If I had known that it would lead to my neighbor bringing me to the side talking to me, and then going on to tell my parents anyway, I would've stayed inside. I couldn't sit all day at home with a ball and a goal outside and not work on my game, I wouldn't of felt right.
There were spanses in time growing up where I didn't want to live in my own head, I didn't like my thoughts and I didn't like me. When I read an adventure of one of my favorite characters like Mitch Rapp, I became him, a new person. An elite CIA agent with primal instincts and supreme skills that will put me in settings requiring me to save the world. At least so it seems, with everything at stake the words vibrated off the page finding myself in between the lines.
Oblivious to the world around me.
Not only being on the court, but activities that surrounded it like running and doing field workouts. Jumping in and out the sand pit, running hills, the grind in general is a safe haven. The hunt for something more, to be better than those before and around me. The sweat waterfalling from my pores, the heavy breathing, the aching of the muscles and clinging onto the notion of never quitting.
In moments like these, what else could possibly matter? Especially when it's enjoyable, it's like our brains are programmed to forget all else even if it's only for an hour.
When I got arrested in prep school for stealing a bike and I was too scared to tell my family for fear of what they would say or do to me. I spent the next couple months dribbling the basketball and finding and outside court to shoot at, just wanting to get away. During that same time I dated a girl who was still getting raped by her father, after finding that out while not being able to help the ball stayed glued to my hand.
The relationship extended to the summer of college and after breaking up with her I remember being in the gym for an extended period of time. I told myself it wasn't me running from the situation, but it was, and I hated myself for it. Even though there was nothing I could do and the relationship had run its course with it being a secret from her parents and me now living in Charleston, SC, I still felt a tinge of guilt.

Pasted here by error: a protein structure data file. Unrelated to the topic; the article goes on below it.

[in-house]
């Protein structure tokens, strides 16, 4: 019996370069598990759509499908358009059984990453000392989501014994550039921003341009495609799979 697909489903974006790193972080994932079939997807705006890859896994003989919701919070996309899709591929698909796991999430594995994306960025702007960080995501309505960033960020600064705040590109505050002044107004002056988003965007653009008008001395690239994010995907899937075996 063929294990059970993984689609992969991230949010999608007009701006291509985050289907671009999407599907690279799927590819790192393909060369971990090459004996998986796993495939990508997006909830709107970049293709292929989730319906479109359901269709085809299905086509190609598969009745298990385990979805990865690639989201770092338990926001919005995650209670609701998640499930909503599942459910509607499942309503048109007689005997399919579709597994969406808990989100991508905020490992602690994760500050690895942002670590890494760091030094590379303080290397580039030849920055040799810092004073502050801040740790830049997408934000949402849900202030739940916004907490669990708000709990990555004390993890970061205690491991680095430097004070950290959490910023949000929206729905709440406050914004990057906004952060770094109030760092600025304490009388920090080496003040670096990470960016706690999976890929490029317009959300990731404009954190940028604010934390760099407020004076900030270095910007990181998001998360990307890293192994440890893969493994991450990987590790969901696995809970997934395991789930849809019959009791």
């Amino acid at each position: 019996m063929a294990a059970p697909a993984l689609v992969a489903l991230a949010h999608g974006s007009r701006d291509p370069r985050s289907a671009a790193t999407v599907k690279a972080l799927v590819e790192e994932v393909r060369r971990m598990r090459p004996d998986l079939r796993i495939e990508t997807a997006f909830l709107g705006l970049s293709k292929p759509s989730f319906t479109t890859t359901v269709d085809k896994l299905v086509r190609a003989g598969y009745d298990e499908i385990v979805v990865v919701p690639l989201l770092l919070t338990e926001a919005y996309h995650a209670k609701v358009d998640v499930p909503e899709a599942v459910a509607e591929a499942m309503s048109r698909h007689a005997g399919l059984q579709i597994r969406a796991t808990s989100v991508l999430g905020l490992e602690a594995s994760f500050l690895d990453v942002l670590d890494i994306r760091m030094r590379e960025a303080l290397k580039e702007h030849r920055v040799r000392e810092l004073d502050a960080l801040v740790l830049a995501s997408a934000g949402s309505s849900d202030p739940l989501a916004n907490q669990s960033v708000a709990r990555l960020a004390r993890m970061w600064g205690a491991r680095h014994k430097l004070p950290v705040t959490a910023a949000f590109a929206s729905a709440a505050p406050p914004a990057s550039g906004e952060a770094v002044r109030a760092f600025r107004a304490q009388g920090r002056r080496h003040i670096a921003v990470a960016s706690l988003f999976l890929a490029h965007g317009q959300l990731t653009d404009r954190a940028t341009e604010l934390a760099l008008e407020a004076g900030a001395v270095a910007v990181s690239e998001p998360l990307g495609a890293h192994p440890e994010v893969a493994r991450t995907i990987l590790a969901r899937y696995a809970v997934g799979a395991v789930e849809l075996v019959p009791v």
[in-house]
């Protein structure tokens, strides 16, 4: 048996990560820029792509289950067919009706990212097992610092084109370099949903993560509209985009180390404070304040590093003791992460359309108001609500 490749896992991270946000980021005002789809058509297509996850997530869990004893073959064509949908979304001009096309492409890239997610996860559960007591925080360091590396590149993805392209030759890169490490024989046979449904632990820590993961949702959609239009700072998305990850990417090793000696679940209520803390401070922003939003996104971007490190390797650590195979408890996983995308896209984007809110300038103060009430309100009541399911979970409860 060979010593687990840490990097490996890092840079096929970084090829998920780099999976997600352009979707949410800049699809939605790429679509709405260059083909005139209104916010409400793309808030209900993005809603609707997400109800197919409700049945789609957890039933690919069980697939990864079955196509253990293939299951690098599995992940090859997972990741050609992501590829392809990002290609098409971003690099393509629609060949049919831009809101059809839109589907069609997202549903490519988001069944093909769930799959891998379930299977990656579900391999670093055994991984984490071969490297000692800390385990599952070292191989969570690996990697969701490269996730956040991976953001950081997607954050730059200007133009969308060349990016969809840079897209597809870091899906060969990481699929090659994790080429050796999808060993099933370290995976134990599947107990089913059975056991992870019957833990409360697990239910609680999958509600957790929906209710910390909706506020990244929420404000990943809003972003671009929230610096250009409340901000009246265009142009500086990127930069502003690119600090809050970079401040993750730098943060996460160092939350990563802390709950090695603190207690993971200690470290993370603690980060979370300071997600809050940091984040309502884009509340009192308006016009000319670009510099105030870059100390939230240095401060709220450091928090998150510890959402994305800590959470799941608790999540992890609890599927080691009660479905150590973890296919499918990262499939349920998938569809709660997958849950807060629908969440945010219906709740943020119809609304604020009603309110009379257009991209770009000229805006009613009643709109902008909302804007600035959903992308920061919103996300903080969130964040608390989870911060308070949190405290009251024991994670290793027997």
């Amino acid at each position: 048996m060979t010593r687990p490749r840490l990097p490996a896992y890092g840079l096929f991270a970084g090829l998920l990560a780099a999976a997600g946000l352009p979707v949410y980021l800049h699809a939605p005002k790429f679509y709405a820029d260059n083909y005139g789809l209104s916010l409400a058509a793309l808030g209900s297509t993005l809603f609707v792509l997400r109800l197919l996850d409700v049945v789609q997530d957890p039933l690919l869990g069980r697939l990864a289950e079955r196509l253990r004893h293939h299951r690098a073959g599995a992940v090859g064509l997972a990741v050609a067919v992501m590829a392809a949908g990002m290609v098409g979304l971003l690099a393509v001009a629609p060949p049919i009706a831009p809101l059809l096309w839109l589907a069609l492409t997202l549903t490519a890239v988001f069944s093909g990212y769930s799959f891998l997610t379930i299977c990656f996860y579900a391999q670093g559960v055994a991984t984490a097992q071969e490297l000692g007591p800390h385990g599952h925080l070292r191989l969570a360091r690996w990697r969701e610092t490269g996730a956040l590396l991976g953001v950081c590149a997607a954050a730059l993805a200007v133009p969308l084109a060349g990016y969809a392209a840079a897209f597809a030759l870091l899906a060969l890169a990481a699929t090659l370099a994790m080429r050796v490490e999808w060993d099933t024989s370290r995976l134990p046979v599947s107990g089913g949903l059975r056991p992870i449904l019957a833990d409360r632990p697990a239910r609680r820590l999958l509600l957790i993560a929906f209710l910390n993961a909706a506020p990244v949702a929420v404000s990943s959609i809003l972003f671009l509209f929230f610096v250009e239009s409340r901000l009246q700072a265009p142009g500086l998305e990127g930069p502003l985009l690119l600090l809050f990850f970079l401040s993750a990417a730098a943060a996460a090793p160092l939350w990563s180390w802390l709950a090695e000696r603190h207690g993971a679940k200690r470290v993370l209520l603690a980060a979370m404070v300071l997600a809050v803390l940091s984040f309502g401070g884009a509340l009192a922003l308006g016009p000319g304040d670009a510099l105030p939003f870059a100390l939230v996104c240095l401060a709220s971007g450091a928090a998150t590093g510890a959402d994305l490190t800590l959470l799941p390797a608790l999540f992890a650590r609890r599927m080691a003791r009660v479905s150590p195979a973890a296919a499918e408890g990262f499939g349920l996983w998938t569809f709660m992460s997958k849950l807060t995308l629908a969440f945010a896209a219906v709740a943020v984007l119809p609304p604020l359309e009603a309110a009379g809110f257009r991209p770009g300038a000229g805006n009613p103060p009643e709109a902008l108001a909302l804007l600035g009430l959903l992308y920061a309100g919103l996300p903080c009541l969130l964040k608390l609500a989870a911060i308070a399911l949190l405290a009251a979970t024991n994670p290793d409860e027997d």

Spalding has always made me feel better.
After college, Spalding and I had a falling out. Germany didn't go as planned and Amelia was just born while under high stress from the relationship. I couldn't even look at basketball and didn't have the focus to read a book like I did as a child. I enjoyed and grasped what I read but didn't feel like I walked in the shoes of the character, not to the fault of the author but of my own.
During this time, I found a safe haven in poetry. Writing my innermost thoughts, fears, and desires profoundly expressing myself. Realizing I've retained more words than I thought, it was natural and the pen glided over the page. Even though I wrote the pain, it still became a place of refuge because there is a beauty and an art in expression. As well as very therapeutic, and the words might be of pain but the feeling is a release.
What is your safe haven? Is it your passions? Goals? Desires? Is it a substance? Maybe it's God. That's truly the only one we ever need.
I do believe, though, that safe haven's are dangerous if the problems surrounding are not actively getting solved. If you keep running to the safe haven without dealing with the issue at hand, eventually, the walls will fall and life will become chaos.
Whether it's reading, writing, basketball, or God, it's pertinent we take care of our own mental health. I pray that one day, my arms will be a safe haven for all my children.
Amelia and Amara, daddy loves you.